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KOCE-TV appeal set to begin

November 12, 2005|By By Michael Miller

Case marks third time a court may rule on controversial sale of county's public TV station. The battle over KOCE-TV, Orange County's only public broadcasting station, will continue in 10 days as the case returns to the courtroom.

On Nov. 22, the California Fourth District Court of Appeals, Division Three, in Santa Ana will hear the cases of the Coast Community College District, the KOCE-TV Foundation and the Daystar Television Network, the three parties involved in a fight about the station. Two years ago, the district sold KOCE to the foundation to help pay for educational expenses, and Daystar filed a lawsuit shortly thereafter, claiming it had been slighted in the bidding process.

One trial court decision, one appellate court decision and many long nights later, the parties will begin the next round of the dispute this month. In a case that has confounded even a number of legal experts, the district and foundation are petitioning to maintain the current ownership of KOCE, while Daystar demands that the court award it control of the station.

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"The sale should be voided, and it should be awarded to Daystar because they're the highest responsible bidder," said Cameron Totten, one of Daystar's attorneys. "They can't just not sell it now. That's not how auctions work. They lost their opportunity to reject all bids when they accepted the bid of the foundation."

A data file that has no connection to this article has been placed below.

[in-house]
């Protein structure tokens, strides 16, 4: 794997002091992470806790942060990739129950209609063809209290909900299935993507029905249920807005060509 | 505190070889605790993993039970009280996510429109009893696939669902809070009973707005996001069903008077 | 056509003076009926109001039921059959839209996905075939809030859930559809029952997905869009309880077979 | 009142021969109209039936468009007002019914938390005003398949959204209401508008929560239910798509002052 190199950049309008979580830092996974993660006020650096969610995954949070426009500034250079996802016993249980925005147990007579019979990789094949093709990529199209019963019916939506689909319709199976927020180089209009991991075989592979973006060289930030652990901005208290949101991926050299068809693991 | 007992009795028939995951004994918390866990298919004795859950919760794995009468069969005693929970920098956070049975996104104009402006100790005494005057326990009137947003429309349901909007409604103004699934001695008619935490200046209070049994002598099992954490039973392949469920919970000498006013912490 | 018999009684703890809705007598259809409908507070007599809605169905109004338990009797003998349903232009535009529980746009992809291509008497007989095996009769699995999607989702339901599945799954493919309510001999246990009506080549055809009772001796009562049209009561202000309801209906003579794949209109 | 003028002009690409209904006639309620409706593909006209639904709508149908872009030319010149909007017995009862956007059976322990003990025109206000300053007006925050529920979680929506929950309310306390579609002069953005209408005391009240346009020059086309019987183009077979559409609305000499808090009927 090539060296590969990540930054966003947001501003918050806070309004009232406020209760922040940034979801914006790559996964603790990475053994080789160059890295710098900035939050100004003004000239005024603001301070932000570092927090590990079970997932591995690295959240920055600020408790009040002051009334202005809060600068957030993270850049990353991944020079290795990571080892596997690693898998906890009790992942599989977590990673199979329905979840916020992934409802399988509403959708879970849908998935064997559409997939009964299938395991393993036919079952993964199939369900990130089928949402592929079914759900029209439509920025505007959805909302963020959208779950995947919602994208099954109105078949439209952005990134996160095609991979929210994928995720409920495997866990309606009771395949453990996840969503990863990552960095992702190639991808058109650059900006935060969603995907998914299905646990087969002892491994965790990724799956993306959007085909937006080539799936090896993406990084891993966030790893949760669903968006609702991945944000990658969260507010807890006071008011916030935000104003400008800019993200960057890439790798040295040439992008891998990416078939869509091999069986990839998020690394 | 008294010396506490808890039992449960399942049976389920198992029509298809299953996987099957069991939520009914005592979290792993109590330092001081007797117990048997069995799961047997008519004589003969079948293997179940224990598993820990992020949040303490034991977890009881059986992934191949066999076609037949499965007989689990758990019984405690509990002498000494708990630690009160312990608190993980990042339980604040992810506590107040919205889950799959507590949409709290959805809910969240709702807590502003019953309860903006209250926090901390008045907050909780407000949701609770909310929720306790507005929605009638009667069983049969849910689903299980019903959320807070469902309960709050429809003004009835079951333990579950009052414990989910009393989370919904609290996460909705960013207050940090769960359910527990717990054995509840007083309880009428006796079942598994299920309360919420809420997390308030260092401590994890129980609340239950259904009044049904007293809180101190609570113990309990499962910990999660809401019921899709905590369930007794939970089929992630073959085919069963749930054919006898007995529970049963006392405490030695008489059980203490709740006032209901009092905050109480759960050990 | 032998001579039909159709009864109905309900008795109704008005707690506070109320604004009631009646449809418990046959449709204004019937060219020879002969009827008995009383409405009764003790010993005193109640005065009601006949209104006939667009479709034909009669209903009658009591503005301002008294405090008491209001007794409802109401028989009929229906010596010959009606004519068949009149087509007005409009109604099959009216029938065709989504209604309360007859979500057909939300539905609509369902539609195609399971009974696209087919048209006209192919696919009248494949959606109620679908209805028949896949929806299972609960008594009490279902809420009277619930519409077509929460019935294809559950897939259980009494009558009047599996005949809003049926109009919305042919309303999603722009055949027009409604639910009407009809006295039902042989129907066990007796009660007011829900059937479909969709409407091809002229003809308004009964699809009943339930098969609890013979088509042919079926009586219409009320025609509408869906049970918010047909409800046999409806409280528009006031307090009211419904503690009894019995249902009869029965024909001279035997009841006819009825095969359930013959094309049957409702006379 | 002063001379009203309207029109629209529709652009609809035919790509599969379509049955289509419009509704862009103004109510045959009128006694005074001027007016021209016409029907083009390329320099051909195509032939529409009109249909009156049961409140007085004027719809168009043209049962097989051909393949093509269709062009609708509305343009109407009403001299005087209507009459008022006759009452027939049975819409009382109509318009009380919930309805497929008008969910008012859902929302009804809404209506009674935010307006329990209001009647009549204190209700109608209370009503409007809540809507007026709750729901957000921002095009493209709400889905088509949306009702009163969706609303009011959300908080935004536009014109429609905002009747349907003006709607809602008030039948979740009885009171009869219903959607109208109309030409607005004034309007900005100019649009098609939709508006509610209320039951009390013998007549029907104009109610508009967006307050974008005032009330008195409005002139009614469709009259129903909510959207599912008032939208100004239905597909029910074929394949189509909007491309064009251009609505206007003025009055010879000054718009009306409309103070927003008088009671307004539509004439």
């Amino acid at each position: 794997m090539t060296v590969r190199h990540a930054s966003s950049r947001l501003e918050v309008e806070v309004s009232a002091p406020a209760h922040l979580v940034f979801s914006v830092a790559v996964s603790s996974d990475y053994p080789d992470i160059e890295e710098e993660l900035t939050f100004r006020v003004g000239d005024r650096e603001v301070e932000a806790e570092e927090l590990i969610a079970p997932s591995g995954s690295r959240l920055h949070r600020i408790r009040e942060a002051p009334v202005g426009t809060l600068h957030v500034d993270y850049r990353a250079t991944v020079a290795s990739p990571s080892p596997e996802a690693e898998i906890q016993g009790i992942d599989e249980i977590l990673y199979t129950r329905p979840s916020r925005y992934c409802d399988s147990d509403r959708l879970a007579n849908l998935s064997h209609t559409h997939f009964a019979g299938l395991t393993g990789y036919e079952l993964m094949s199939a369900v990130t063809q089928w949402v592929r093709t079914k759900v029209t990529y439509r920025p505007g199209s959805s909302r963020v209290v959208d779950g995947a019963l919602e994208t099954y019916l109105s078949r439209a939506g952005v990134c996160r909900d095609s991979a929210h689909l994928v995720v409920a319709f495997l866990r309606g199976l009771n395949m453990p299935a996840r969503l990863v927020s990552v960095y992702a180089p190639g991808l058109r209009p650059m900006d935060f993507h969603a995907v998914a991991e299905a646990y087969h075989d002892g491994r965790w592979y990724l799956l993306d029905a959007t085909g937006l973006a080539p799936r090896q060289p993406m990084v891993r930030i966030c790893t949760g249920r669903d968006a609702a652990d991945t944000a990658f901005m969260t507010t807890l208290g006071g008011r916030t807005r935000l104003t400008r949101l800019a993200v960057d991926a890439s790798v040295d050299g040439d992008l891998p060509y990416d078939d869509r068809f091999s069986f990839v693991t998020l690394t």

The Nov. 22 hearing could lead to the third court ruling on KOCE over the past two years -- and whatever the court decides, it's bound to be a messy outcome. The appellate court ordered in June that the district either keep KOCE or sell it to the highest bidder, but the district has already sold the station and spent much of the foundation's $8-million down payment.

If the court orders the district to give KOCE to Daystar, the district will have to acquire the station back from the foundation -- and no one is quite sure how to do that.

"Our lawyers are preparing for every eventuality, whatever that may be," said Mel Rogers, president of the KOCE-TV Foundation.

Rogers also questioned whether any court had the power to overrule the Federal Communications Commission, which awarded the KOCE license to the foundation. He said that if the court ordered a transfer of ownership, the foundation would most likely appeal again.

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